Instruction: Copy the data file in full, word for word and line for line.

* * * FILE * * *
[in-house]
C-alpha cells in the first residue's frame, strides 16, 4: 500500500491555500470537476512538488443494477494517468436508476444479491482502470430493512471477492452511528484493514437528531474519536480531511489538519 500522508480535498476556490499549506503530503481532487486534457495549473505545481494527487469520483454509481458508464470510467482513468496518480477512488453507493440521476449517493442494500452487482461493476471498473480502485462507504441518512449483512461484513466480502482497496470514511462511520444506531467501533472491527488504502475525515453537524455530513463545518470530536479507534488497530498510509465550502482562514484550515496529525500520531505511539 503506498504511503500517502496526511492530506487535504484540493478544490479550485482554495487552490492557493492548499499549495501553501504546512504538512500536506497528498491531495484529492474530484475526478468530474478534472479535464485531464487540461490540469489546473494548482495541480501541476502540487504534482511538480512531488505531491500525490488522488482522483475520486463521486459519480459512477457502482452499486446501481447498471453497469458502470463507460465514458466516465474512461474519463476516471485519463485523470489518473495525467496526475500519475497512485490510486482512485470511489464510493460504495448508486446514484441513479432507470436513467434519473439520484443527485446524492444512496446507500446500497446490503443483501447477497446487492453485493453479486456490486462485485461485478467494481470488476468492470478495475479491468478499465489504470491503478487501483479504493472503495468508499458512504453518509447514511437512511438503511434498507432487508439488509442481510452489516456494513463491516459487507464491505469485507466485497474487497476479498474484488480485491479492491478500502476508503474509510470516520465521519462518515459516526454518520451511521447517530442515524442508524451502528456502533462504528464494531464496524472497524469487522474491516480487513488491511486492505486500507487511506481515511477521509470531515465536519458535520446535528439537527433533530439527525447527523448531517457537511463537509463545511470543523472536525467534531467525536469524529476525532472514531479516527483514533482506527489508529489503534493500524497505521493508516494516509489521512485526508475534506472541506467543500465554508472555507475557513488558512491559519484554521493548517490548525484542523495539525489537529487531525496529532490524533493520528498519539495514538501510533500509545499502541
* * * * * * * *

[in-house]
C-alpha cells in the first residue's frame, strides 16, 4: 500500500491555500470537476512538488443494477494517468436508476444479491482502470430493512471477492452511528484493514437528531474519536480531511489538519 500522508480535498476556490499549506503530503481532487486534457495549473505545481494527487469520483454509481458508464470510467482513468496518480477512488453507493440521476449517493442494500452487482461493476471498473480502485462507504441518512449483512461484513466480502482497496470514511462511520444506531467501533472491527488504502475525515453537524455530513463545518470530536479507534488497530498510509465550502482562514484550515496529525500520531505511539 503506498504511503500517502496526511492530506487535504484540493478544490479550485482554495487552490492557493492548499499549495501553501504546512504538512500536506497528498491531495484529492474530484475526478468530474478534472479535464485531464487540461490540469489546473494548482495541480501541476502540487504534482511538480512531488505531491500525490488522488482522483475520486463521486459519480459512477457502482452499486446501481447498471453497469458502470463507460465514458466516465474512461474519463476516471485519463485523470489518473495525467496526475500519475497512485490510486482512485470511489464510493460504495448508486446514484441513479432507470436513467434519473439520484443527485446524492444512496446507500446500497446490503443483501447477497446487492453485493453479486456490486462485485461485478467494481470488476468492470478495475479491468478499465489504470491503478487501483479504493472503495468508499458512504453518509447514511437512511438503511434498507432487508439488509442481510452489516456494513463491516459487507464491505469485507466485497474487497476479498474484488480485491479492491478500502476508503474509510470516520465521519462518515459516526454518520451511521447517530442515524442508524451502528456502533462504528464494531464496524472497524469487522474491516480487513488491511486492505486500507487511506481515511477521509470531515465536519458535520446535528439537527433533530439527525447527523448531517457537511463537509463545511470543523472536525467534531467525536469524529476525532472514531479516527483514533482506527489508529489503534493500524497505521493508516494516509489521512485526508475534506472541506467543500465554508472555507475557513488558512491559519484554521493548517490548525484542523495539525489537529487531525496529532490524533493520528498519539495514538501510533500509545499502541